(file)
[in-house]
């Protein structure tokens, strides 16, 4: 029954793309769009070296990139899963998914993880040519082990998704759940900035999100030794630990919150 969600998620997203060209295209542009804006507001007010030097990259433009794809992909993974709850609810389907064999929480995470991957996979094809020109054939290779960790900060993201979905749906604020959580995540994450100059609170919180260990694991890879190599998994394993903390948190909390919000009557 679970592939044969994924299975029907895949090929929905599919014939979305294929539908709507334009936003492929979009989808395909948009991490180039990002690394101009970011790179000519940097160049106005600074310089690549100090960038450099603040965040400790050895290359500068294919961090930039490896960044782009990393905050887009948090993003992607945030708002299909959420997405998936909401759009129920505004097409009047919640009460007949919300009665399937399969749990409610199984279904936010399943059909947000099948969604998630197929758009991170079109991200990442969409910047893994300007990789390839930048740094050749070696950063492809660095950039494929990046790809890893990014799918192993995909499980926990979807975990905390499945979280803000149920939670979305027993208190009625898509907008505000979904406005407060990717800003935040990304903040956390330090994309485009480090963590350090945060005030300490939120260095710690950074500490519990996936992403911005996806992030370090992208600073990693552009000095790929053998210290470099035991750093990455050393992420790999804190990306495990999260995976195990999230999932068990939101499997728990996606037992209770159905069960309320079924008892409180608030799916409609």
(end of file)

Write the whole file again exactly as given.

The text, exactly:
[in-house]
């Protein structure tokens, strides 16, 4: 029954793309769009070296990139899963998914993880040519082990998704759940900035999100030794630990919150 969600998620997203060209295209542009804006507001007010030097990259433009794809992909993974709850609810389907064999929480995470991957996979094809020109054939290779960790900060993201979905749906604020959580995540994450100059609170919180260990694991890879190599998994394993903390948190909390919000009557 679970592939044969994924299975029907895949090929929905599919014939979305294929539908709507334009936003492929979009989808395909948009991490180039990002690394101009970011790179000519940097160049106005600074310089690549100090960038450099603040965040400790050895290359500068294919961090930039490896960044782009990393905050887009948090993003992607945030708002299909959420997405998936909401759009129920505004097409009047919640009460007949919300009665399937399969749990409610199984279904936010399943059909947000099948969604998630197929758009991170079109991200990442969409910047893994300007990789390839930048740094050749070696950063492809660095950039494929990046790809890893990014799918192993995909499980926990979807975990905390499945979280803000149920939670979305027993208190009625898509907008505000979904406005407060990717800003935040990304903040956390330090994309485009480090963590350090945060005030300490939120260095710690950074500490519990996936992403911005996806992030370090992208600073990693552009000095790929053998210290470099035991750093990455050393992420790999804190990306495990999260995976195990999230999932068990939101499997728990996606037992209770159905069960309320079924008892409180608030799916409609």